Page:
Bulls make sense for Collins' next stop
Based on character, the Bulls could be the perfect team to absorb Jason Collins into the locker room with minimum distraction next season.
This week Collins became the first openly gay male athlete active in one of America's four major professional sports leagues.
Of course, Collins won't be active unless a team signs him for next season. Future employment in pro sports never is a slam-dunk, so to speak, for aging backups.
So, how about the Bulls being Collins' next team?
Resistance to a gay man on an NBA team will be less than feared but more than nonexistent. Homosexuality is a religious issue, social issue, political issue and economic issue.
Each of those is controversial. All combined potentially are explosive.
Already, Collins' announcement drew both support and criticism on social media. He won't need a police escort everywhere he visits around the NBA next season but will need support from his team and teammates.
The Bulls would be the right group to provide it.
Remember, Jerry Reinsdorf has been intent on creating a culture of inclusion on both the Bulls and White Sox, both in the arena and the offices.
The Bulls have had winning records due in large measure to camaraderie, which would be a primary element in making the Jason Collins season a success.
Whatever happens during the rest of these playoffs, expectations are that the Bulls will have to remake their bench again this summer.
Collins is the type of frontcourt player -- 7-feet, 255 pounds, 12-year veteran, moderately talented, totally professional, inexpensive -- that the Bulls have employed in recent years.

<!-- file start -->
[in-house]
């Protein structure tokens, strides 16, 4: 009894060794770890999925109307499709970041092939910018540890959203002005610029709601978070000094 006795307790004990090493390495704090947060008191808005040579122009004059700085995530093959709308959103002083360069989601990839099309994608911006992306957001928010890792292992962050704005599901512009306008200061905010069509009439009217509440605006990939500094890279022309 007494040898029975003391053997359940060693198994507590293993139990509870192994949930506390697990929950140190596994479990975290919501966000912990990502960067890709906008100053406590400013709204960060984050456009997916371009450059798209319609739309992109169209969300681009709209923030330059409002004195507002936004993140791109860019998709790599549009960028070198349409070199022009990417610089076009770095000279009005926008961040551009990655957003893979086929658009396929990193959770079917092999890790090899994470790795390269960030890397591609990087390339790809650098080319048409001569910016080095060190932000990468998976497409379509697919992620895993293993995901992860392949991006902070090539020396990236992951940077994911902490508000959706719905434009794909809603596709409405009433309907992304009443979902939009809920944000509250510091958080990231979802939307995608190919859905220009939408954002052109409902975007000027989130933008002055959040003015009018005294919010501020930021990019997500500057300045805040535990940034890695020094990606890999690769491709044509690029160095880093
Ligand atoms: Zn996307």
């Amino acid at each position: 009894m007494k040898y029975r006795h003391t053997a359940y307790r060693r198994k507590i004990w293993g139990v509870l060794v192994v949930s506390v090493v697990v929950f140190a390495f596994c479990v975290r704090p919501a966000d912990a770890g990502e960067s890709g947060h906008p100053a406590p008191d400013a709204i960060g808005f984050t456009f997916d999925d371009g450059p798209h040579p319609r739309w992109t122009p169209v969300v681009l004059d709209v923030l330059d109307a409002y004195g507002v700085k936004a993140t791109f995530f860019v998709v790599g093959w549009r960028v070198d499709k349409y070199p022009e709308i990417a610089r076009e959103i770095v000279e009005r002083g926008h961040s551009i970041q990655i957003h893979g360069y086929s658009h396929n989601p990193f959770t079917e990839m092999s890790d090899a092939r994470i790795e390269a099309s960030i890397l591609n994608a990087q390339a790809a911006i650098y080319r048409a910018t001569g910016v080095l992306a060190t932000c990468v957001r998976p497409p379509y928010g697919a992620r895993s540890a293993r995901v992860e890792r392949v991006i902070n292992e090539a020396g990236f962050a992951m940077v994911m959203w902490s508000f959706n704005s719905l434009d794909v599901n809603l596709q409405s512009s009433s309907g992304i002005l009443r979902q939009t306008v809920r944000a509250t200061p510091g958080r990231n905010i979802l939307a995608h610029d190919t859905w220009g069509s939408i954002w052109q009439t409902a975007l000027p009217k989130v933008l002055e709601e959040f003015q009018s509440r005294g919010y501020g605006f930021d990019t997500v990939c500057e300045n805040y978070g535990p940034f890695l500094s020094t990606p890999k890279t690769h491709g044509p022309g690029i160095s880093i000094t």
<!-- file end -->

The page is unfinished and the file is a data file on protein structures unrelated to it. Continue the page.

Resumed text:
Brian Scalabrine, Kurt Thomas and Nazr Mohammed come to mind. Collins can't be less productive than Vladimir Radmanovic has been this season, can he be?
Any team that signs Collins will need a strong core of players focused on the next game, a coach who doesn't care what a player's sexual orientation is if he can be "the next man up" and an owner dedicated to equal opportunity.
Jason Collins, meet Luol Deng, Tom Thibodeau and Jerry Reinsdorf.
Collins will need their support when the heckling of a frustrated opponent, fan or journalist becomes inflammatory.
Remaining to be seen is whether the Bulls' cohesiveness translates into incorporating the NBA's first openly gay athlete into the locker room. But the way this team goes about business on and off the court indicates that Collins' transition would be smoother here than in some other places even if perhaps not always comfortable.
Winning is foremost to the Bulls' veteran leadership, and if a gay man can help them win, a good guess is there's a locker stall waiting for him.
Regardless of what each player's individual view of homosexuality is, the Bulls are a diverse group already with players who grew up in Chicago and New York, Iowa and Alaska, Italy and Serbia and South Sudan. They are of different races and religions, too.
They have the international activist Deng, flamboyant Nate Robinson, emotional Joakim Noah and others with varied lifestyles and life experiences.
The question on any team would be whether sexuality is more difficult to assimilate than ethnicity or race or anything else. On the surface, though, it sure does seem that the Bulls' culture is such that there's a place for all of them.
The final frontier of this social study would be Chicago sports fans, and a great majority of them also would accept a gay player, especially if he's capable of contributing to winning.
If Jason Collins isn't, Bulls fans will boo him just as they would a heterosexual player.
Ain't equality great in the meritocracy of sports?